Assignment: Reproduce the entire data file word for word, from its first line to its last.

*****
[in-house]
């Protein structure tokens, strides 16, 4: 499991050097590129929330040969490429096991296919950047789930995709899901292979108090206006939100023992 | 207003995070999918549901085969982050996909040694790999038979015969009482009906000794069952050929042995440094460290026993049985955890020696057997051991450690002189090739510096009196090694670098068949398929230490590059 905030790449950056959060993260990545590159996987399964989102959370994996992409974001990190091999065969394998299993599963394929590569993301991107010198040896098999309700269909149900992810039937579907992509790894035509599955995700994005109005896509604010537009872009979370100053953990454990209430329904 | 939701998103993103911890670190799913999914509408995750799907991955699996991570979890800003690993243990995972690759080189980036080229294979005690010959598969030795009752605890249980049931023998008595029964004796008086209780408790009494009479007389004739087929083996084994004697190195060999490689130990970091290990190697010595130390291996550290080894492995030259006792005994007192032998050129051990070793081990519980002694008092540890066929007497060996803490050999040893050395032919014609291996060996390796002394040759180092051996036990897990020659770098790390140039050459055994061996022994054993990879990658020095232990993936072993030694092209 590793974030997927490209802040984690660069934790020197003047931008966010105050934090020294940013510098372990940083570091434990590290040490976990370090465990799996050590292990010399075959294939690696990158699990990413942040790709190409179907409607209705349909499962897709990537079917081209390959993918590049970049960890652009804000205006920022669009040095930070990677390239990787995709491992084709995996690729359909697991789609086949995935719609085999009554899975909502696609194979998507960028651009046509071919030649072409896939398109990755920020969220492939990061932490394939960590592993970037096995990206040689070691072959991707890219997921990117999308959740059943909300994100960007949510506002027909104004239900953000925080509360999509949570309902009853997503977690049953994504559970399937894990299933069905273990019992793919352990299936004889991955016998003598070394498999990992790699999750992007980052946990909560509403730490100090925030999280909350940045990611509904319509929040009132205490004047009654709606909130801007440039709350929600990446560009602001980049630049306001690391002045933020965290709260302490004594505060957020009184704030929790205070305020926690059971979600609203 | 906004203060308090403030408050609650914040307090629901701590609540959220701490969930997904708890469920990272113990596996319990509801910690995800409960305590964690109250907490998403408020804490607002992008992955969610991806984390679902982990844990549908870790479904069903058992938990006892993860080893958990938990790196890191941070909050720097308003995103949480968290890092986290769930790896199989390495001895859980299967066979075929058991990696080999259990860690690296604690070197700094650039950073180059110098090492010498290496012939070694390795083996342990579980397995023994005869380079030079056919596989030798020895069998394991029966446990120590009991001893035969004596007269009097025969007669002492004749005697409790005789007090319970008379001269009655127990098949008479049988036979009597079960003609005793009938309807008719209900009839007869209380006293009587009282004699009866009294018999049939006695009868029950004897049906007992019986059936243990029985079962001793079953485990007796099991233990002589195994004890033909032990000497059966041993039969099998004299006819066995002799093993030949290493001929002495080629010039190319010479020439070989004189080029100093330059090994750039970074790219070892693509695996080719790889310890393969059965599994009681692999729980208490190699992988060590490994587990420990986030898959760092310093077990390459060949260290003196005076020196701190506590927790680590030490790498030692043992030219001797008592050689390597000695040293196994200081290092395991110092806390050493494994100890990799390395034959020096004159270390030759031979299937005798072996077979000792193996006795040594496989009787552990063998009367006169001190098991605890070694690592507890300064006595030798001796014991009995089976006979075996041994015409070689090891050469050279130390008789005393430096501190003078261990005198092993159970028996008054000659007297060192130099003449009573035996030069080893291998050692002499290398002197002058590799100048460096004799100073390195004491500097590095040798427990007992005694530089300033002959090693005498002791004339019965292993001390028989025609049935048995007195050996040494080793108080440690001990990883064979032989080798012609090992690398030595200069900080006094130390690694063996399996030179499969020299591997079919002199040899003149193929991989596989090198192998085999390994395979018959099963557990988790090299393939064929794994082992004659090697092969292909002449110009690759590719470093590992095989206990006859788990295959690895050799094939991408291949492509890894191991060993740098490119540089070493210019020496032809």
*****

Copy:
[in-house]
């Protein structure tokens, strides 16, 4: 499991050097590129929330040969490429096991296919950047789930995709899901292979108090206006939100023992 | 207003995070999918549901085969982050996909040694790999038979015969009482009906000794069952050929042995440094460290026993049985955890020696057997051991450690002189090739510096009196090694670098068949398929230490590059 905030790449950056959060993260990545590159996987399964989102959370994996992409974001990190091999065969394998299993599963394929590569993301991107010198040896098999309700269909149900992810039937579907992509790894035509599955995700994005109005896509604010537009872009979370100053953990454990209430329904 | 939701998103993103911890670190799913999914509408995750799907991955699996991570979890800003690993243990995972690759080189980036080229294979005690010959598969030795009752605890249980049931023998008595029964004796008086209780408790009494009479007389004739087929083996084994004697190195060999490689130990970091290990190697010595130390291996550290080894492995030259006792005994007192032998050129051990070793081990519980002694008092540890066929007497060996803490050999040893050395032919014609291996060996390796002394040759180092051996036990897990020659770098790390140039050459055994061996022994054993990879990658020095232990993936072993030694092209 590793974030997927490209802040984690660069934790020197003047931008966010105050934090020294940013510098372990940083570091434990590290040490976990370090465990799996050590292990010399075959294939690696990158699990990413942040790709190409179907409607209705349909499962897709990537079917081209390959993918590049970049960890652009804000205006920022669009040095930070990677390239990787995709491992084709995996690729359909697991789609086949995935719609085999009554899975909502696609194979998507960028651009046509071919030649072409896939398109990755920020969220492939990061932490394939960590592993970037096995990206040689070691072959991707890219997921990117999308959740059943909300994100960007949510506002027909104004239900953000925080509360999509949570309902009853997503977690049953994504559970399937894990299933069905273990019992793919352990299936004889991955016998003598070394498999990992790699999750992007980052946990909560509403730490100090925030999280909350940045990611509904319509929040009132205490004047009654709606909130801007440039709350929600990446560009602001980049630049306001690391002045933020965290709260302490004594505060957020009184704030929790205070305020926690059971979600609203 | 906004203060308090403030408050609650914040307090629901701590609540959220701490969930997904708890469920990272113990596996319990509801910690995800409960305590964690109250907490998403408020804490607002992008992955969610991806984390679902982990844990549908870790479904069903058992938990006892993860080893958990938990790196890191941070909050720097308003995103949480968290890092986290769930790896199989390495001895859980299967066979075929058991990696080999259990860690690296604690070197700094650039950073180059110098090492010498290496012939070694390795083996342990579980397995023994005869380079030079056919596989030798020895069998394991029966446990120590009991001893035969004596007269009097025969007669002492004749005697409790005789007090319970008379001269009655127990098949008479049988036979009597079960003609005793009938309807008719209900009839007869209380006293009587009282004699009866009294018999049939006695009868029950004897049906007992019986059936243990029985079962001793079953485990007796099991233990002589195994004890033909032990000497059966041993039969099998004299006819066995002799093993030949290493001929002495080629010039190319010479020439070989004189080029100093330059090994750039970074790219070892693509695996080719790889310890393969059965599994009681692999729980208490190699992988060590490994587990420990986030898959760092310093077990390459060949260290003196005076020196701190506590927790680590030490790498030692043992030219001797008592050689390597000695040293196994200081290092395991110092806390050493494994100890990799390395034959020096004159270390030759031979299937005798072996077979000792193996006795040594496989009787552990063998009367006169001190098991605890070694690592507890300064006595030798001796014991009995089976006979075996041994015409070689090891050469050279130390008789005393430096501190003078261990005198092993159970028996008054000659007297060192130099003449009573035996030069080893291998050692002499290398002197002058590799100048460096004799100073390195004491500097590095040798427990007992005694530089300033002959090693005498002791004339019965292993001390028989025609049935048995007195050996040494080793108080440690001990990883064979032989080798012609090992690398030595200069900080006094130390690694063996399996030179499969020299591997079919002199040899003149193929991989596989090198192998085999390994395979018959099963557990988790090299393939064929794994082992004659090697092969292909002449110009690759590719470093590992095989206990006859788990295959690895050799094939991408291949492509890894191991060993740098490119540089070493210019020496032809």